Essential question: What is brain-based learning and how can it inform problem based learning and differentiation?
As stated by Jensen, brain-based education is best understood in three words: engagement, strategies and principles. In chapters three and eight of Teaching with the Brain in Mind discussed many of the ideas that we have already been reading about for the Diffimooc course. According to Jensen (2005), seven factors are critical to the learning process they are: engagement, repetition, input quantity, coherence, timing, error correction, and emotional states. The idea I kept coming back to while reading these chapters was the importance of getting to know our students and building relationships. In a classroom it’s important to remember that not every student learns the same, not every student is motivated by the same rewards, and students come to school with different prior knowledge. As educators if we want to assist our students in learning and understanding what is being taught we have to learn and understand the best way to teach our students. We have to be willing to try different strategies to motivate and engage our student’s learning.
In chapter three of Teaching with Poverty in Mind: What Being Poor Does to Kids’ Brains and What Schools Can Do About It the idea of fluid intelligence is addressed. As stated by Jensen (2005), “Fluid intelligence is a context-independent, highly transferable skill that will serve your students well in the real world.” It’s fascinating to know that a student is capable of making counting money and making change in the real world but that student may not transfer that skill to paper pencil question, which makes it important for educators to teach concepts/skills in multiple ways/contexts. Using PBL in the classroom can help students understand that skills are being taught for a reason and it’s not just important to learn material to pass a test, but to learn in order to use that information in the real world and apply it to other concepts in life. Key Largo School in Florida bases the way they teach and use technology on the book How People Learn: Brain, Mind, Experience, and School. Key Largo School uses different strategies and teaching methods to meet the needs of their students as seen in the video below.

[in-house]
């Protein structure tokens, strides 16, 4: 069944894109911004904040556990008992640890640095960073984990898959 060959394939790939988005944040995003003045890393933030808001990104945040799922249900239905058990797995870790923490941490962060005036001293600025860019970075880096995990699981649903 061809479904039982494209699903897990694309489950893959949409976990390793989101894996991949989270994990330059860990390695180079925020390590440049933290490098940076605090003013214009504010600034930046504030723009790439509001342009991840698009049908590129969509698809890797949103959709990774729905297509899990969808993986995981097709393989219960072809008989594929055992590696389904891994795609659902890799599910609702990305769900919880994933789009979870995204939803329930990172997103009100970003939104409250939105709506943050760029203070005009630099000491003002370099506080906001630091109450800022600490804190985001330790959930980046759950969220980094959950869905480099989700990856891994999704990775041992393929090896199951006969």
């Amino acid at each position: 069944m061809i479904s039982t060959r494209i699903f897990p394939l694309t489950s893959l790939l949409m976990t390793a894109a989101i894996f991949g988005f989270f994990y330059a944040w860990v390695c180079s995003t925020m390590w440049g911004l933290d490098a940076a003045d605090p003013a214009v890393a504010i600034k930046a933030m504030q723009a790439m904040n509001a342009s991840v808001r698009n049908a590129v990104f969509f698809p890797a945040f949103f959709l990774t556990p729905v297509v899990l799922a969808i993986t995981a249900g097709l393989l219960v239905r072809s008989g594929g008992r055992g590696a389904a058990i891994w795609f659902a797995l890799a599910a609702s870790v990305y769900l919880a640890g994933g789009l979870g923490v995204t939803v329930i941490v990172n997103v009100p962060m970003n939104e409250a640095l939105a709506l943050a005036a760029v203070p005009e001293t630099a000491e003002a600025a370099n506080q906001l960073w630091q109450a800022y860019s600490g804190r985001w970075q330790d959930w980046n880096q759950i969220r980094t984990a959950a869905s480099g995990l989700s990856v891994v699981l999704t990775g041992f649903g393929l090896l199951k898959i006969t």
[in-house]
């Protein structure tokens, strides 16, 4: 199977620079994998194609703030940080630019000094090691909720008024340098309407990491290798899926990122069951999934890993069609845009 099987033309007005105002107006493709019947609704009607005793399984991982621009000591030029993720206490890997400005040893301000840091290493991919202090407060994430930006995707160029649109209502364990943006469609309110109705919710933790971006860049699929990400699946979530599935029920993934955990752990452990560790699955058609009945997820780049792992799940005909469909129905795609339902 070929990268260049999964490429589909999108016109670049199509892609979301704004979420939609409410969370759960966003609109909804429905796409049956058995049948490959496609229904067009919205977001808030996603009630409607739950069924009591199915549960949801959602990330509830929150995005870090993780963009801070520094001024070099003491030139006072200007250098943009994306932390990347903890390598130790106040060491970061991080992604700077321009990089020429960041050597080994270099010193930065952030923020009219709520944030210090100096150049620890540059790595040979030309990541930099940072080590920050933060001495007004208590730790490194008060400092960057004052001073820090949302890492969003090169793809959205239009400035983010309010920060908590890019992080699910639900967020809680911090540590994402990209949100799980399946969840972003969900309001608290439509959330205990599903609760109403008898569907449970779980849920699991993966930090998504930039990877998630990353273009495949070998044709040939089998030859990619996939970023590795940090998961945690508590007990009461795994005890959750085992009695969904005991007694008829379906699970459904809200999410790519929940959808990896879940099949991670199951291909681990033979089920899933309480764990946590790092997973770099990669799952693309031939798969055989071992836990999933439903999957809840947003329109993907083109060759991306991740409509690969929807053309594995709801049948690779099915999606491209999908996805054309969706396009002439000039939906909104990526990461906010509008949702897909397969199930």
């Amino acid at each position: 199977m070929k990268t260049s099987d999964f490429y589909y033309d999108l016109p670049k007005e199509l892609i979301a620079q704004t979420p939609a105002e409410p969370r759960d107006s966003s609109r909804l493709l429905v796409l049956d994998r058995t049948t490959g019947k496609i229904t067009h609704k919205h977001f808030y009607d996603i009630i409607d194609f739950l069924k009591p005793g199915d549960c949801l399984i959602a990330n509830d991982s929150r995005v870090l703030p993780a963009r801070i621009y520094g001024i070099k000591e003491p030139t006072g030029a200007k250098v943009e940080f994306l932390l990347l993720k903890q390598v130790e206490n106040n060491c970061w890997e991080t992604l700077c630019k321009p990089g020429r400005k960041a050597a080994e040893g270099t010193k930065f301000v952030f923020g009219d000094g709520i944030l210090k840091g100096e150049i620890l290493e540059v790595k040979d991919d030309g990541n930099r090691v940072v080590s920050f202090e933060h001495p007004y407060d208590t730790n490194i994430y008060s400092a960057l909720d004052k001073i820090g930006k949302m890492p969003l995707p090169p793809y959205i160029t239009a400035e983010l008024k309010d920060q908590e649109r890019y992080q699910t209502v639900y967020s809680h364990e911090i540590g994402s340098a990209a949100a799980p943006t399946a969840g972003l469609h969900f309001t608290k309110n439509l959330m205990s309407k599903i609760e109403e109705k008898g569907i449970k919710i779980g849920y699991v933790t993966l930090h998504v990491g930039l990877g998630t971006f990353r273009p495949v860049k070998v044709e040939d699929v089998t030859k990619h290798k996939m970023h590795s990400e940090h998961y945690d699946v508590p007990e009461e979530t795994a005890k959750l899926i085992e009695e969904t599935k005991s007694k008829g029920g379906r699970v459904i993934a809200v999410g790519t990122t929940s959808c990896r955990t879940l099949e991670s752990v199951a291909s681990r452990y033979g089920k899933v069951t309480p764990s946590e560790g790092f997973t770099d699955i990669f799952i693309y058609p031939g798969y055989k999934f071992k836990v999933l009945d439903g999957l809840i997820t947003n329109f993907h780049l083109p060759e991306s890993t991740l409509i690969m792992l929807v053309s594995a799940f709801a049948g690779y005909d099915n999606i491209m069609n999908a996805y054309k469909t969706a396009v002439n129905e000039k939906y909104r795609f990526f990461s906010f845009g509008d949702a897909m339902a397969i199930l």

Edutopia. (n.d.) Building a Better School with Brain-Based Learning. [Video]. Retrieved April 10, 2015 from https://www.youtube.com/watch?v=BL2RchtFpVs
Jensen, E. (2005). Teaching with the Brain in Mind (2nd Edition). Alexandria, VA, USA: Association for Supervision & Curriculum Development (ASCD). Retrieved from http://www.ebrary.com
Jensen, E. (2009). Teaching with Poverty in Mind : What Being Poor Does to Kids’ Brains and What Schools Can Do About It. Alexandria, VA, USA: Association for Supervision & Curriculum Development (ASCD). Retrieved from http://www.ebrary.com
Jensen, E. (n.d.). What is Brain-Based Learning? Retrieved April 10, 2015 from https://feaweb.org/brain-based-learning-strategies